Located in Tabernacle, NJ, Tabernacle Granite & Marble, Inc. has been processing stone for 25 years. It recently expanded its business to include a second shop in Harbinger, NC.

Twenty-five years ago, Guy Baptiste, president of Tabernacle Granite & Marble, Inc., ventured into the stone fabrication business with only $300. Although production was slow at first, today his company has grown to not only include a facility in Tabernacle, NJ, where he initially opened a shop, but also a second location in Harbinger, NC.

“I was a tile setter before this,” said Baptiste. “A guy asked me to do a slab bathroom. I got through the job, and the guy loved it.” After that experience, Baptiste decided to pursue a new avenue in his career.

“When we started out, we were using wet sandpaper for the edges,” said Baptiste. “It would take us a week to get through 150 feet.”

Today, the shop in southern New Jersey is equipped with a GMM Tecna 36 bridge saw from Salem Stone of Winston-Salem, NC, a Marmoelettromeccanica Master 3500 router from Regent Stone Products of Virginia Beach, VA, and a Thibaut T108 multi-purpose machine. Hand tools are purchased from companies such as Braxton Bragg and VIC International, both of Knoxville, TN, as well as Regent Stone Products. Also, slabs are maneuvered around the shop with a Wood’s Powr-Grip vacuum lifter.

“The [Thibaut] T108 is six years old, but it runs great,” said Baptiste. “I love it. We use it for splash polishing, sink cutouts and straight-line polishing too.”

Additionally, the New Jersey shop houses a 511 C bridge saw from Sawing Systems, Inc. of Knoxville, TN, which according to Baptiste was purchased 18 years ago. “This is an oldie but goodie,” he said.

In New Jersey, material is purchased from OHM International, Inc. Tabernacle Granite & Marble also imports slabs from Brazil and India, according to Baptiste. “We bring in about two containers every three months,” he said. “[Additionally], we’ve been doing a phenomenal amount of quartz. I love it.” Dupont Zodiaq®, Avanza and Cambria comprise about 30 to 40% of the company’s business.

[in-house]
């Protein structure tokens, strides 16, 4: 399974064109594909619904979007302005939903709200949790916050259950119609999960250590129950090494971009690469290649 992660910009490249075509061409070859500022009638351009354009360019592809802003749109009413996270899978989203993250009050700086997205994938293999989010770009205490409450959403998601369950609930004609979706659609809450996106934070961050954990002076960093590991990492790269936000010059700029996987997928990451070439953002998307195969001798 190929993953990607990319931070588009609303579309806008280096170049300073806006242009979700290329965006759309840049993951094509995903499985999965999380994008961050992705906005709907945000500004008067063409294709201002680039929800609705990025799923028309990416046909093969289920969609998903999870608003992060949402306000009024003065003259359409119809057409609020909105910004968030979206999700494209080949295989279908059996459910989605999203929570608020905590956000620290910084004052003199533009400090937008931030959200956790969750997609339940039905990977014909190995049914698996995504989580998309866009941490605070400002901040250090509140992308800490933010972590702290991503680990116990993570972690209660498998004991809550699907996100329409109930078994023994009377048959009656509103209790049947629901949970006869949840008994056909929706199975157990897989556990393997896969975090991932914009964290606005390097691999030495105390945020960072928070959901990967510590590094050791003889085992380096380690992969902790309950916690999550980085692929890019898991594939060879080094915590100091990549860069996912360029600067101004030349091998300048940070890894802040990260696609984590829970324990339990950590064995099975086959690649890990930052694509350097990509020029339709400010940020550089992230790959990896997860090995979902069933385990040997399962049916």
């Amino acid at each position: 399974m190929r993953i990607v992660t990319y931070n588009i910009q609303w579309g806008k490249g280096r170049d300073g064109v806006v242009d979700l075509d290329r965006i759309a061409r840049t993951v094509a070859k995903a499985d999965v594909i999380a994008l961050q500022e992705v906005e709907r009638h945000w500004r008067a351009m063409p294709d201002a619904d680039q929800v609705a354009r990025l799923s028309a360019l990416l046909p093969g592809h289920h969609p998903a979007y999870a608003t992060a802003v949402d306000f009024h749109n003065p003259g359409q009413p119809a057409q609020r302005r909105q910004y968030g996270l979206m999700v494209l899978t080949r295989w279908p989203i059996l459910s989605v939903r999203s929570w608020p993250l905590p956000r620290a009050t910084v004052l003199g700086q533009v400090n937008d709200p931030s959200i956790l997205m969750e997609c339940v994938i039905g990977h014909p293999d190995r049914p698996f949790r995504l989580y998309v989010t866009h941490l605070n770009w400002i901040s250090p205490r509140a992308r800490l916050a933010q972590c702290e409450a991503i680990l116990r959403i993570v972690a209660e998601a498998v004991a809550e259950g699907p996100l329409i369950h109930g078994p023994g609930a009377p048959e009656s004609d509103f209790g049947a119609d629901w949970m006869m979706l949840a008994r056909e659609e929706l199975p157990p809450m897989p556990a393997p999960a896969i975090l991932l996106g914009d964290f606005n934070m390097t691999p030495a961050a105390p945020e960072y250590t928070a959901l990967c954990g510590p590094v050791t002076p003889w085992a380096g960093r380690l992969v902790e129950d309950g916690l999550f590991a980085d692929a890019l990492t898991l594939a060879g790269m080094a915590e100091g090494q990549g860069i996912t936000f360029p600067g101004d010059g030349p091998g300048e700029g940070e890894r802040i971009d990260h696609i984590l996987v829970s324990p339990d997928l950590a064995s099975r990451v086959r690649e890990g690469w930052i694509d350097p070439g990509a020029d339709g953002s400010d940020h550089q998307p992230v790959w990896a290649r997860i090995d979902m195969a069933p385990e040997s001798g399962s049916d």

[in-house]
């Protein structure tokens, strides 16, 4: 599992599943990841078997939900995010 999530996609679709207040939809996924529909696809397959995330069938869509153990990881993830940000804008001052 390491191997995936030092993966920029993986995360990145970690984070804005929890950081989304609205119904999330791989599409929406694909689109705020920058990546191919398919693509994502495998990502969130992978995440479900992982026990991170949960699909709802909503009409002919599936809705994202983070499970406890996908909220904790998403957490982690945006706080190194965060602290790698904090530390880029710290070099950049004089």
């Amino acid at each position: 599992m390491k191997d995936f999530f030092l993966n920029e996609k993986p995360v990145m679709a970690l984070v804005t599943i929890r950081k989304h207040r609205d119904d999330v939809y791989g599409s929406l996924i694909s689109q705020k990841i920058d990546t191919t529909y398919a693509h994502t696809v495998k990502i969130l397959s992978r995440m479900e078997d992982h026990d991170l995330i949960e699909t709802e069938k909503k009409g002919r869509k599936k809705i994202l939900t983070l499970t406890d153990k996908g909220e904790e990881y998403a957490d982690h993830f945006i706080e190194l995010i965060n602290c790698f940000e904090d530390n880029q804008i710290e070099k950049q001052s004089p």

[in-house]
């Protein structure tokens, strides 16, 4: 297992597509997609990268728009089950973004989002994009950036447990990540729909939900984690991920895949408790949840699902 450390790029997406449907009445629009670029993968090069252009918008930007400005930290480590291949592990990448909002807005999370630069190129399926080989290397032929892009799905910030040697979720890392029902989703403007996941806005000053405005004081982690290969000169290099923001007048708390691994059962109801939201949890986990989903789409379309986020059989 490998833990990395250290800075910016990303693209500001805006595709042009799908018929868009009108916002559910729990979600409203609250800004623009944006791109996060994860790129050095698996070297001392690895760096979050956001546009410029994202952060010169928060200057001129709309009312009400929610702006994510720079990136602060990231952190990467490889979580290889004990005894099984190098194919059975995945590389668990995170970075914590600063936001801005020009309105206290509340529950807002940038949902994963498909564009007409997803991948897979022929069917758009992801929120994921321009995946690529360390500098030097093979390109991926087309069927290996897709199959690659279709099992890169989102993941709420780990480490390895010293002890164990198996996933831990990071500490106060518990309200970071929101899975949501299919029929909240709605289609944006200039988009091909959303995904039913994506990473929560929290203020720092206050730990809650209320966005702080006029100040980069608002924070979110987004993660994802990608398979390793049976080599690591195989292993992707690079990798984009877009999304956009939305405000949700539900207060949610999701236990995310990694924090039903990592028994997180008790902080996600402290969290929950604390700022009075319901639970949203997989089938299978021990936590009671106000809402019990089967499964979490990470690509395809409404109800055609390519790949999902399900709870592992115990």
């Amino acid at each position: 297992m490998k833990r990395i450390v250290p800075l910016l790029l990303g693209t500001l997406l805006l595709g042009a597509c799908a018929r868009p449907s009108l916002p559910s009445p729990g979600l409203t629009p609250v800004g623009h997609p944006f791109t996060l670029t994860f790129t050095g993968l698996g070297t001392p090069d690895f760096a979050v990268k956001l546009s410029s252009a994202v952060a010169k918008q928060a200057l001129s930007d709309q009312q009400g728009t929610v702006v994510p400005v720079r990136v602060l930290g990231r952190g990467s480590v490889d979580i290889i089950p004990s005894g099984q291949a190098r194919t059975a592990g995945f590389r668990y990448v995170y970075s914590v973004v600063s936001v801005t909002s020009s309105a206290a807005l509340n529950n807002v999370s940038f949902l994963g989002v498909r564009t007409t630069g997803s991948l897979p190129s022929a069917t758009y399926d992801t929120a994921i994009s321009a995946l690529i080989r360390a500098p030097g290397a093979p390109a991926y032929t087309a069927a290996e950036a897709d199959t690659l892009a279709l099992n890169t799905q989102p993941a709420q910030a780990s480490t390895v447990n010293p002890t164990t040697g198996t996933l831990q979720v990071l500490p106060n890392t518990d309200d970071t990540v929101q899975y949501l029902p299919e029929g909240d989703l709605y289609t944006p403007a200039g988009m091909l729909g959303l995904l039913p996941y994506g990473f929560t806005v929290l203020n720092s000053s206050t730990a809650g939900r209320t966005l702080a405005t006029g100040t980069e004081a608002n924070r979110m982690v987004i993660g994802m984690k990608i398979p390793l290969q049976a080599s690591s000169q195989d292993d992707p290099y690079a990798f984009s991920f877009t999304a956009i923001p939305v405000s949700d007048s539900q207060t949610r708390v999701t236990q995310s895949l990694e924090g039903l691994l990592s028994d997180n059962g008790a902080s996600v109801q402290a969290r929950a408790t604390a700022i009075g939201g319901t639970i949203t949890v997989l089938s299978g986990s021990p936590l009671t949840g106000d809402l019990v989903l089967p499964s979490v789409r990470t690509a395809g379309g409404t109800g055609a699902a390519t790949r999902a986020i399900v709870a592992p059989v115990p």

Approximately 70% of Tabernacle Granite & Marble’s work is for private homeowners and custom builders, while the other 30% is commercial, said Baptiste. The New Jersey shop produces between 10 to 12 countertops per week. Its market spans to Cape May and Avalon in New Jersey as well as to parts of Delaware.

The company’s staff includes an install crew of two to three workers. “My installers will do two kitchens a day because [the pieces have been fabricated] right,” said Baptiste, adding that they use vinyl for templating. “It’s really nice to physically drop it on. We do have digital [templating devices as well].”

In 2005, Tabernacle Granite & Marble opened its new facility in North Carolina. The shop caters mostly to the high-end beach community, which is nearby.

Building a second shop

In 2005, Baptiste saw the opportunity to expand Tabernacle Granite & Marble with a second shop in Harbinger, NC. “I had a house down there, and then I saw the market,” he said.

The North Carolina location is under the direction of the fabricator’s son, Ryan Baptiste. With a site minutes from a thriving beach community and not many fabricators in the area, it was an ideal spot to set up shop.

The 4,200-square-foot shop includes a Prussiani Oceania Elite CNC machine, which was purchased from IGE Solutions, Inc. of Jupiter, FL, a Marmoelettromeccanica Master 3500 portable router and a Splash edge polisher - both from Regent Stone Products - and a Wood’s Powr-Grip vacuum lifter.

“It’s a small shop, but we have pretty good equipment,” said Baptiste, adding that the North Carolina facility produces about 15 countertops per week. Its market covers a large radius, including Washington, DC, as well as the Outer Banks, Edenton and Elizabeth City in North Carolina.

For the most part, the North Carolina shop’s work is new construction for large beachfront real estate. It also does remodeling in rental properties.

As in New Jersey, this shop also imports two containers of slabs from Brazil and India every three months. Additionally, it purchases material from Avanza, South Stone, U.S. Stone and Silestone.

Because Harbinger, NC, is still a developing market for stone fabricators, it is not as easy finding competent workers like it is in New Jersey, explained Baptiste. “It’s a nightmare because they are not into that industry yet,” he said.

But overall, business is flourishing in both locations for Tabernacle Granite & Marble. The company employs a total of 30 workers, and the fabricator’s daughter, Kelly Baptiste, handles sales in the New Jersey office. Currently, it is in the process of renovating its showroom in New Jersey. Also, it is always planning ahead to expand production.

“We are always updating our equipment,” said Baptiste. “As soon as something gets paid off, we buy something else.”